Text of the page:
To begin with, the government's identification process itself is stated as problematic by the activists' report. “Declaration of 'Hijra' as a third gender without the proper understanding of the gender spectrum has led to the problematic definition of 'Hijra' as 'sexually disabled persons [which] makes it very clear that the civil servants and law-makers have no understanding of gender identity and sex characteristics,” says the report, succinctly pointing out how all non-binary gender identities are thought by the government to be Hijras. The NHRC, meanwhile, recommends that Bangladesh must “formulate definitions of Hijras”.
Then there is the whole question of the rights of LGBTQI community to simply exist.
The report by the queer activists points out that the police detectives have no real findings regarding the murders of queer activists Xulhaz Mannan and Mahbub Rabbi Tonoy, having missed 23 deadlines to submit the investigation report. The activists included Home Minister Assaduzzaman Khan Kamal's statement from that time, saying “our society does not allow any movement that promotes unnatural sex [so] writing in favour of it is tantamount to a criminal offence as per our law” as evidence of the rights situation of the LGBTQI community in Bangladesh.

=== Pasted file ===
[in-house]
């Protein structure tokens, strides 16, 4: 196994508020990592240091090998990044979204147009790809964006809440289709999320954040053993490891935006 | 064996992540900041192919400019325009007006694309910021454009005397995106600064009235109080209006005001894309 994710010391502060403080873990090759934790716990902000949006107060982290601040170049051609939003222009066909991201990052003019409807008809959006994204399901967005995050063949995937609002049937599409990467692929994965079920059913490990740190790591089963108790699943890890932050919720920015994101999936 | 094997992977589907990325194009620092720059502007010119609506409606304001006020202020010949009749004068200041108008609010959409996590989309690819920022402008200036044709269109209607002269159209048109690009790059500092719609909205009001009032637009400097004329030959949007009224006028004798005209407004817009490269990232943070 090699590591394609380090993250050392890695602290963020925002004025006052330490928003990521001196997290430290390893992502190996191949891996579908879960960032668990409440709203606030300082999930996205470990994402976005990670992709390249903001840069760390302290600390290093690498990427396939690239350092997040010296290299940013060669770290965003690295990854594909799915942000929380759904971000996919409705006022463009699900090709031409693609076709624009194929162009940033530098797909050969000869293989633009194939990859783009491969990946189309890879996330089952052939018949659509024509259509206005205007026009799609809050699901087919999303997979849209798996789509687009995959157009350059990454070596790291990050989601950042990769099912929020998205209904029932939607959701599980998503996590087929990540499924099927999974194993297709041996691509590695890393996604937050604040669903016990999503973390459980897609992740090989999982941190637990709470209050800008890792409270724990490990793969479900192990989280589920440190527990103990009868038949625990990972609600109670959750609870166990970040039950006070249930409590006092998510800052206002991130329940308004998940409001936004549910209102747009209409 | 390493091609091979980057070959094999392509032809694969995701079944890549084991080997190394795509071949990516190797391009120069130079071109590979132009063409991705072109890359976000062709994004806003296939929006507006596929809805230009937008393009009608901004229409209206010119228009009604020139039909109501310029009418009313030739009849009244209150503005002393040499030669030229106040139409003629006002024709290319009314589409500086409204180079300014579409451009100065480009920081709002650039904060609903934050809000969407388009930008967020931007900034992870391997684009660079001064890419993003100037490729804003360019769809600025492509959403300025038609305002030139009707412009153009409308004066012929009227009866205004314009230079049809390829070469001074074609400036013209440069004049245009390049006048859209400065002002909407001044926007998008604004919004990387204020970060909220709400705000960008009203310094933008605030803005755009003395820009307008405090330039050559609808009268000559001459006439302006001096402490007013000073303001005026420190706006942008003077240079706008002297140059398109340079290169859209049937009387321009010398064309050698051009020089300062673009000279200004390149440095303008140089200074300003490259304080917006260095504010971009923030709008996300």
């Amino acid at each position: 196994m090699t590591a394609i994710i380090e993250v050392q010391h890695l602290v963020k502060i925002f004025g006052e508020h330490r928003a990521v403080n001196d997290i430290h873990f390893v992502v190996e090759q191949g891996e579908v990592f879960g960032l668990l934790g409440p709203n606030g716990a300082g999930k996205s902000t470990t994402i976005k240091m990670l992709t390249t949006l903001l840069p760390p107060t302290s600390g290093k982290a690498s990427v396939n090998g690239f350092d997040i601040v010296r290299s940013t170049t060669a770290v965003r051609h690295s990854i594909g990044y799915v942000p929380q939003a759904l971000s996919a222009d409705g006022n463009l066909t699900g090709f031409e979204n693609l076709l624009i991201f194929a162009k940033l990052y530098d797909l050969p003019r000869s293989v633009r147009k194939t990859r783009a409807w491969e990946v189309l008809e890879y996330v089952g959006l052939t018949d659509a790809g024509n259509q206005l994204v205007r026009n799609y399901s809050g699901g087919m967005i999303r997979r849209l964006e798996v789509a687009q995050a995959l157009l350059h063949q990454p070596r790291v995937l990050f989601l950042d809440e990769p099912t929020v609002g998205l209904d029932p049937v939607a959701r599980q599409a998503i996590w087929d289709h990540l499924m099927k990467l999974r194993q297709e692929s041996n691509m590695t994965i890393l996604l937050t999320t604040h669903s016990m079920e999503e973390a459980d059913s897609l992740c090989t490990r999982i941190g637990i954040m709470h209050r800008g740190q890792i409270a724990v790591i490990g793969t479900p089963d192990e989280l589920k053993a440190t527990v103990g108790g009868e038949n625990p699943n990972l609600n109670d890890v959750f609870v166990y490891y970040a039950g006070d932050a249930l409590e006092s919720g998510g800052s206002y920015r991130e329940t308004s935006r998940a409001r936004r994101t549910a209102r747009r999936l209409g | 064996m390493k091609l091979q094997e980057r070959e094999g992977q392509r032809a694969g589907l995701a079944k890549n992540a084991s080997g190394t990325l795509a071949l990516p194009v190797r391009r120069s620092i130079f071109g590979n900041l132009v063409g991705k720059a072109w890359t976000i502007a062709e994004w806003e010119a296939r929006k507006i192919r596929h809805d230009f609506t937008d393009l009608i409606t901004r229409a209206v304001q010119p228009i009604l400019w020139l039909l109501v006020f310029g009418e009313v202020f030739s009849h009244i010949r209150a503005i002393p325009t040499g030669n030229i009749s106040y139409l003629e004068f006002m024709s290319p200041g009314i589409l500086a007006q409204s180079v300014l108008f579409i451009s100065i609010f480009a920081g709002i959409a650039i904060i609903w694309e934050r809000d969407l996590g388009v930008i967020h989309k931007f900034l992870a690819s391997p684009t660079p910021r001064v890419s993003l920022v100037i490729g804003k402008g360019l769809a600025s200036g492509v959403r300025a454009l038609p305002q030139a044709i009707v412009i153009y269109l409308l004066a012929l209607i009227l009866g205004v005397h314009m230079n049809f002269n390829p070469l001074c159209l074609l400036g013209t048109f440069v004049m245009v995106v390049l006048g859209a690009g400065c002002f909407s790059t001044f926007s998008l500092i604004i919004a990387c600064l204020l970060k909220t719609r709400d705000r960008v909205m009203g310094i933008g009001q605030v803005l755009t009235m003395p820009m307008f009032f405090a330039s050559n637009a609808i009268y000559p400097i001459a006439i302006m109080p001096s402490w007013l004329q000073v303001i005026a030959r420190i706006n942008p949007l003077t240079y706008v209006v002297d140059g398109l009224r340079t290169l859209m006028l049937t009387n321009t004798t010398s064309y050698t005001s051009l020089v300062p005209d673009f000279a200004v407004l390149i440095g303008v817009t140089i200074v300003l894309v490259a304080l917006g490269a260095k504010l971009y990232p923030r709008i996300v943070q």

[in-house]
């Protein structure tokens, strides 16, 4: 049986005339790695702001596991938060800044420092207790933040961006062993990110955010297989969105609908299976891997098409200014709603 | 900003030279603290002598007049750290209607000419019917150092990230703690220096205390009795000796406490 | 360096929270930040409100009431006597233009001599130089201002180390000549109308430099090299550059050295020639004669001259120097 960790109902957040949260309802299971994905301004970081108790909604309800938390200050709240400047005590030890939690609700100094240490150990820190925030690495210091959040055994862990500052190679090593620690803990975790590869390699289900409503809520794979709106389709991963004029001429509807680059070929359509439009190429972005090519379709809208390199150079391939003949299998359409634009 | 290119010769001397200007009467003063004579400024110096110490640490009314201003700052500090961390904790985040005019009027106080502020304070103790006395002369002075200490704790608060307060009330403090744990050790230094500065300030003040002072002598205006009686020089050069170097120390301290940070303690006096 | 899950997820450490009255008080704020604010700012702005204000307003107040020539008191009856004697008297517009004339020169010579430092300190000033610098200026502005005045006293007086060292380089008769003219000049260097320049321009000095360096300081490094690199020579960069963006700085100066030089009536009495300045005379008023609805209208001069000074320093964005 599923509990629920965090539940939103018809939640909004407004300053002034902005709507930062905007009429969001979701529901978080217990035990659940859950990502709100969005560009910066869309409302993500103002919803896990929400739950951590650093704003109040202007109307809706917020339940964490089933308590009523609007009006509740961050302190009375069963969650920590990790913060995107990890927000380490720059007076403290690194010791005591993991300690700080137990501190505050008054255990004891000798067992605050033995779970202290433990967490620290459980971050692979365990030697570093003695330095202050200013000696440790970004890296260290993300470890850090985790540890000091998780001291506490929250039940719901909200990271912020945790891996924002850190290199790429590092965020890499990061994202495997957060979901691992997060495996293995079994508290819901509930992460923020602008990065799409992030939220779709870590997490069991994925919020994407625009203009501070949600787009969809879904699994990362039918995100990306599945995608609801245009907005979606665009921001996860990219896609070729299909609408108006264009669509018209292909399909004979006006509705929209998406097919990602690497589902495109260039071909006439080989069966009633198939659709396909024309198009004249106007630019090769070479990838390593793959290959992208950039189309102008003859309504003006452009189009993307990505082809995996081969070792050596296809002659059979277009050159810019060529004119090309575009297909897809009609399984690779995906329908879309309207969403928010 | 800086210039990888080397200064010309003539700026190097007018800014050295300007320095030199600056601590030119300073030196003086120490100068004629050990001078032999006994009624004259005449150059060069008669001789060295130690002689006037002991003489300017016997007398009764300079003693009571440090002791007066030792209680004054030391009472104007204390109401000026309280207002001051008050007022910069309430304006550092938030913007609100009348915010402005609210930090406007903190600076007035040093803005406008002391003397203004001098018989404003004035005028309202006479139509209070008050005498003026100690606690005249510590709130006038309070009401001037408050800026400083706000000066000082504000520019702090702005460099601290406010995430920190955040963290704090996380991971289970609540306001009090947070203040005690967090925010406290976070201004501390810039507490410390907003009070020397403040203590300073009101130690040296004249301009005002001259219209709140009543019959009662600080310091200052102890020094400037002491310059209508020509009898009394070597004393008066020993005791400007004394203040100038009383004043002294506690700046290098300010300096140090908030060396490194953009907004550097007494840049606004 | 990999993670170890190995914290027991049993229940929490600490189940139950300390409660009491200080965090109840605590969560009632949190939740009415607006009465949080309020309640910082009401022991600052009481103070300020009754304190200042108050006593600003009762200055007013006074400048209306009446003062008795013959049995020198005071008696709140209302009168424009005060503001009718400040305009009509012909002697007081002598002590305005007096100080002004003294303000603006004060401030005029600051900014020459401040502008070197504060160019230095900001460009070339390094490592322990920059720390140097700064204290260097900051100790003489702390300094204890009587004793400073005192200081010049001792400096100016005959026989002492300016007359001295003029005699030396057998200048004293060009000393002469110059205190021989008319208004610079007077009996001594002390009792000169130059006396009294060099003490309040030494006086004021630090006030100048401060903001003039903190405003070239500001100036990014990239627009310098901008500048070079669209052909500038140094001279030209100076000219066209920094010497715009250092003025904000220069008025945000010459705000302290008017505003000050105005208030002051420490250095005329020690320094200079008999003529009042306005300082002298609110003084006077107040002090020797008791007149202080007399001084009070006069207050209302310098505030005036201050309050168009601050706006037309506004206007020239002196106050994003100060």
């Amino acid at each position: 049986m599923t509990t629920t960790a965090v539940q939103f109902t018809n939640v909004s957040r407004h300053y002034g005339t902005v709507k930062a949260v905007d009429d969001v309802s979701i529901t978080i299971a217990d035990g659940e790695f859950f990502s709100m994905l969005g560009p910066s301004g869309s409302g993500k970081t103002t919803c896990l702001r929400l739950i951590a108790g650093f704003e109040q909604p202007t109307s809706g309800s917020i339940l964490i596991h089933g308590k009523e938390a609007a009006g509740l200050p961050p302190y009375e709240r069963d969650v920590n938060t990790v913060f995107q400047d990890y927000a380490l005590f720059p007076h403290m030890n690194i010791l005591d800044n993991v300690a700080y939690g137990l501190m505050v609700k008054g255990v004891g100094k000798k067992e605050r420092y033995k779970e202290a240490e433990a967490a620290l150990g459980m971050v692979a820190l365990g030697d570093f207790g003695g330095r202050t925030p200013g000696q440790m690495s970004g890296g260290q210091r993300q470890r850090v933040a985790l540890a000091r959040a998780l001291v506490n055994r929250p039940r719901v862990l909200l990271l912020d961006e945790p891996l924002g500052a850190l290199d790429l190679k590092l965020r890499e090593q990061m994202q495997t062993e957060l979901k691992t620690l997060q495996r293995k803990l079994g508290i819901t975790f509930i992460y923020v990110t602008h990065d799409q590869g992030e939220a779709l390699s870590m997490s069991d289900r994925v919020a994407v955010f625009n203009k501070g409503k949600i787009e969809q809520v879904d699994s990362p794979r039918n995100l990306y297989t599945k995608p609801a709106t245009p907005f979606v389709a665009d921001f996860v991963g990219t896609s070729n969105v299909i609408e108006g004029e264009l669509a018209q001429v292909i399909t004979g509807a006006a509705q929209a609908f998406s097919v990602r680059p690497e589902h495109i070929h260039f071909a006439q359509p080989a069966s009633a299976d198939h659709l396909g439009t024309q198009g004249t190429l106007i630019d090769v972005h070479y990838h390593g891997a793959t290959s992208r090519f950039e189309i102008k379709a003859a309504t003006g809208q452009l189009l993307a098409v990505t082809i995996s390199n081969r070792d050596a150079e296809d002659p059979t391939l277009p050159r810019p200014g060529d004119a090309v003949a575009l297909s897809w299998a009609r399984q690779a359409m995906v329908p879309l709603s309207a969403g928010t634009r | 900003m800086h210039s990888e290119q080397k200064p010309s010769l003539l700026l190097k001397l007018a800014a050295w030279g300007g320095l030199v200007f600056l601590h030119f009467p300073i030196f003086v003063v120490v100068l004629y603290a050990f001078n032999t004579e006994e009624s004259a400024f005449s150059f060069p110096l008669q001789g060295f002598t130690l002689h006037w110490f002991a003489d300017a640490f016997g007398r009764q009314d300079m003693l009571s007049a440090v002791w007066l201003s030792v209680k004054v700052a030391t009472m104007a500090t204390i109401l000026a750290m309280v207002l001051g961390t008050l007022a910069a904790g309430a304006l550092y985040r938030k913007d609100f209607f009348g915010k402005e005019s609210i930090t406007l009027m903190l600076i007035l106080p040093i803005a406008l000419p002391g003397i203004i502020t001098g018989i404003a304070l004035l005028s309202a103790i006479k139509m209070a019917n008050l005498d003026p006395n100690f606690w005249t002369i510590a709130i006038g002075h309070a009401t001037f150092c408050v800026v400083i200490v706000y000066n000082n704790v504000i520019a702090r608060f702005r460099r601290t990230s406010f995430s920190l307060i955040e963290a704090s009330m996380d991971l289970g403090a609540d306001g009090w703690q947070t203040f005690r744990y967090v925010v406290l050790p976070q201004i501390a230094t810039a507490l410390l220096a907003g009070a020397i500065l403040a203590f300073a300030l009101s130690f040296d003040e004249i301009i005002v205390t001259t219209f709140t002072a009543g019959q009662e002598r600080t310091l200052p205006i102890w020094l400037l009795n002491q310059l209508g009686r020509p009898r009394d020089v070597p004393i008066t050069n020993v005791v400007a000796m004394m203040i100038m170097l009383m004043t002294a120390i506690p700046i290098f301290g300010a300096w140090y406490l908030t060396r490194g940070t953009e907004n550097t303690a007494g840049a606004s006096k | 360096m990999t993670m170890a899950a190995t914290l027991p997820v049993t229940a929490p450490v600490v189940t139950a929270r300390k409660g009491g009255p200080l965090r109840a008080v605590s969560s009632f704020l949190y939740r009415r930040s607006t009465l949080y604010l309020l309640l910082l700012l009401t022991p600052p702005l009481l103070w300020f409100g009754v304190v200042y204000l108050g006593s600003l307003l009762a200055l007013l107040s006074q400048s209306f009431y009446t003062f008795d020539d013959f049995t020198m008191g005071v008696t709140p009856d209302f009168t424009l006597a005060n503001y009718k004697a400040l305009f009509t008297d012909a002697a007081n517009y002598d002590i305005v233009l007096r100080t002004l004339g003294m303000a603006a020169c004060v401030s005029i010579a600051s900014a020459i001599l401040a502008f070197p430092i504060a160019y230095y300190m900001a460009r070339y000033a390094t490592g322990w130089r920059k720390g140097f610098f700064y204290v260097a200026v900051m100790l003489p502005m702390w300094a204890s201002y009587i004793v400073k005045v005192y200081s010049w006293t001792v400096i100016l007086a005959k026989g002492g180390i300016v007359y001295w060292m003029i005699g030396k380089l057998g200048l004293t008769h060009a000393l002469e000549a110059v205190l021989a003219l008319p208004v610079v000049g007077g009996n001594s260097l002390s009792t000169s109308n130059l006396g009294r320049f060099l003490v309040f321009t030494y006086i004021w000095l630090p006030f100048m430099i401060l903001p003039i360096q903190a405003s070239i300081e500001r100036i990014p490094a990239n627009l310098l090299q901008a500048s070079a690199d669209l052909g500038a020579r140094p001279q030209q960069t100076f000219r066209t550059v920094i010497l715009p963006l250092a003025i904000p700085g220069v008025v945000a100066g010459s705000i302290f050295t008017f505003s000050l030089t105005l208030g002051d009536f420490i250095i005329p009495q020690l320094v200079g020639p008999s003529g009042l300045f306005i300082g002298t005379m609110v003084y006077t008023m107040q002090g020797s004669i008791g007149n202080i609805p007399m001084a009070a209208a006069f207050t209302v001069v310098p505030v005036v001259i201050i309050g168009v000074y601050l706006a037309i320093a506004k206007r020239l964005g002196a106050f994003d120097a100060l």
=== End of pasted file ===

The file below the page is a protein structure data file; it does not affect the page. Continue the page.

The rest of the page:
“Bangladesh has not supported the recommendation advocating the abolition of death penalty, and 'so-called' same-sex relations,” stated State Minister for Foreign Affairs Shahriar Alam in a mock UPR session held in the city last week.